How To Make A Royal Mess Of Yourself At A Company Holiday Party
When I was younger, I did unbelievably stupid things. “Things” so stupid that they, up until fairly recently, were permanently filed in the I-will-never-ever-tell-anyone-about this-ever section of my brain. Closing in on my thirtieth birthday, I realize that these “things,” in a strange way, have given me all of those wonderful adjectives that women are supposed to possess as they get older and wiser (Self-esteem! Self-confidence! Independence!). Although I haven’t stopped doing some stupid things (Will anyone?), I am no longer afraid to recount them — because in the parallel universe of self-worth, these “things,” provided that we learn from them, and forgive ourselves, feel more like merit badges than something we lock away and pretend doesn’t exist.
We open on a Tuesday morning at work, where we find 22-year-old me furiously typing away in a feigned effort to make myself look busy. Also, I am probably hungover. I probably look hungover, but am too hungover to realize how hungover I look.
Then, all of a sudden, a body, smelling vaguely of Axe body spray, is hovering over me. Our eyes lock, and hold position for what has to be a solid thirty seconds. My boss makes the obligatory new-employee-introductions. We shake hands, and I watch his face contort into what might have been a smile as he pulls away. He really isn’t my type — definitely a few pounds heavier and a few inches shorter than I would have preferred. But, he had one of those faces that evokes lost puppy dog analogies. And, just like that, I am obsessed.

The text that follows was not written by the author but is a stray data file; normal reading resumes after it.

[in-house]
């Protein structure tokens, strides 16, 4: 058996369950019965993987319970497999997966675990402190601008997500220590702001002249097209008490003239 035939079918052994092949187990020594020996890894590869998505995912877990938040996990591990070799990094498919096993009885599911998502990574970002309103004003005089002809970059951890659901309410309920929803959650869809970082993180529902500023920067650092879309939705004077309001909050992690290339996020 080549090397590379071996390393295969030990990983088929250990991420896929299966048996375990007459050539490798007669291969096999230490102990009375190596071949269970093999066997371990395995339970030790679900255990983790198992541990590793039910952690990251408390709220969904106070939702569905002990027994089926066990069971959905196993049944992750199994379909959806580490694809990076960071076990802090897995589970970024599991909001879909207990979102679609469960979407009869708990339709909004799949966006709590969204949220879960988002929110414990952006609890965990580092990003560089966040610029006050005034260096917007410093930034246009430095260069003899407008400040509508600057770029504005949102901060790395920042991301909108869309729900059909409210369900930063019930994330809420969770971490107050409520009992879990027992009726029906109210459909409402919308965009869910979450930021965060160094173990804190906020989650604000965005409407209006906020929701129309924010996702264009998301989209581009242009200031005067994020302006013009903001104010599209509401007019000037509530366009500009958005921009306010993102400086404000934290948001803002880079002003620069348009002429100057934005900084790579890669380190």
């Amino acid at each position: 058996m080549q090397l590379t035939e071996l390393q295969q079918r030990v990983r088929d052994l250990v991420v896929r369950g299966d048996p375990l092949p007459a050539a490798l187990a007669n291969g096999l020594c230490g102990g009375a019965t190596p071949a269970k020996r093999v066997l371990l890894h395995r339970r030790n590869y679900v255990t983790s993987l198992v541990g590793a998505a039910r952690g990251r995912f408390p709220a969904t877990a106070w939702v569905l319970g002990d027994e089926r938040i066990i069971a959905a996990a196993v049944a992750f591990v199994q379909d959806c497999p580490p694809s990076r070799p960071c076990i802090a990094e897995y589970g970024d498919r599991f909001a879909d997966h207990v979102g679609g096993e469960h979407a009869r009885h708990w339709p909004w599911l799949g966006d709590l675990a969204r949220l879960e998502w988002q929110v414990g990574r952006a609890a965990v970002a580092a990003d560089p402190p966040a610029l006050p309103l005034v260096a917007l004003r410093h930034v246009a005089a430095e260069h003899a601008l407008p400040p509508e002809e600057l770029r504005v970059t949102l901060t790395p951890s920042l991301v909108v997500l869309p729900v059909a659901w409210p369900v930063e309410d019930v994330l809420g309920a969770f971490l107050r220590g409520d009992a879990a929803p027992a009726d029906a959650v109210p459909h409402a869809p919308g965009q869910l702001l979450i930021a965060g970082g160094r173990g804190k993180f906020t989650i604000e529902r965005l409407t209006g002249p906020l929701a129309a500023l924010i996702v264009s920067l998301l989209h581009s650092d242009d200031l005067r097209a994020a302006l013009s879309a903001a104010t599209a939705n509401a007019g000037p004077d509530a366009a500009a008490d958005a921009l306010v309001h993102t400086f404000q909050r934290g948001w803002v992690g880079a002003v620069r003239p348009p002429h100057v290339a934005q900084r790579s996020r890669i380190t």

As he settles into his new job at our growing agency, we do little more than exchange obligatory morning greetings when our paths cross. Except, like any poised professional in her early-twenties, I gossip about him to my friends and closest co-workers. I swear up and down that when we are put on the same account, we’ll be forced to interact more, which will eventually turn to us discovering that we both have an deep and committed love for mid-century furniture and Third Eye Blind. This would ultimately lead to a beautiful wedding on a beach somewhere. Obviously.
Like a manna from heaven a few months later, we are assigned to the same account (a really, really shitty account, actually). And then, the IMs start:
Him: Hey. Do u have a few to review this brief with me?
Me: Sure. Just need to wrap up what I’m doing.
Him: Also, you look really nice in that dress today.
Not yet versed at the ins and outs of office flirtation, my response is neither quick nor witty.
A few minutes pass; I am enveloped in panic as I wait for his reply. Thirty seconds into said panic, I’m sweating like I just ran a mile, bench pressed my weight, and completed the entire collection of Abs of Steel videos, simultaneously.
Him: Come over and review the brief with me so that I get a better look at it.
If Stephen King were narrating the story of my life, this would have been the exact moment that my head literally explodes — brains all over the keyboard type of explosion. Someone would have to be called in to quickly clean up the mess.
I am, however, without Stephen King to save my from myself, so over to his desk I head, my skull fully intact, draped in a sweater to cover the dark, sweat-stained circles around my armpits. We discuss the brief. I wait for some sort of physical affirmation of his suggestive IMs. But, this doesn’t happen, so I go back to my desk. Defeated, deflated, and confused, I spend the rest of the day reading, re-reading, and analyzing our exchange of instant messages to ensure that I didn’t make the whole thing up.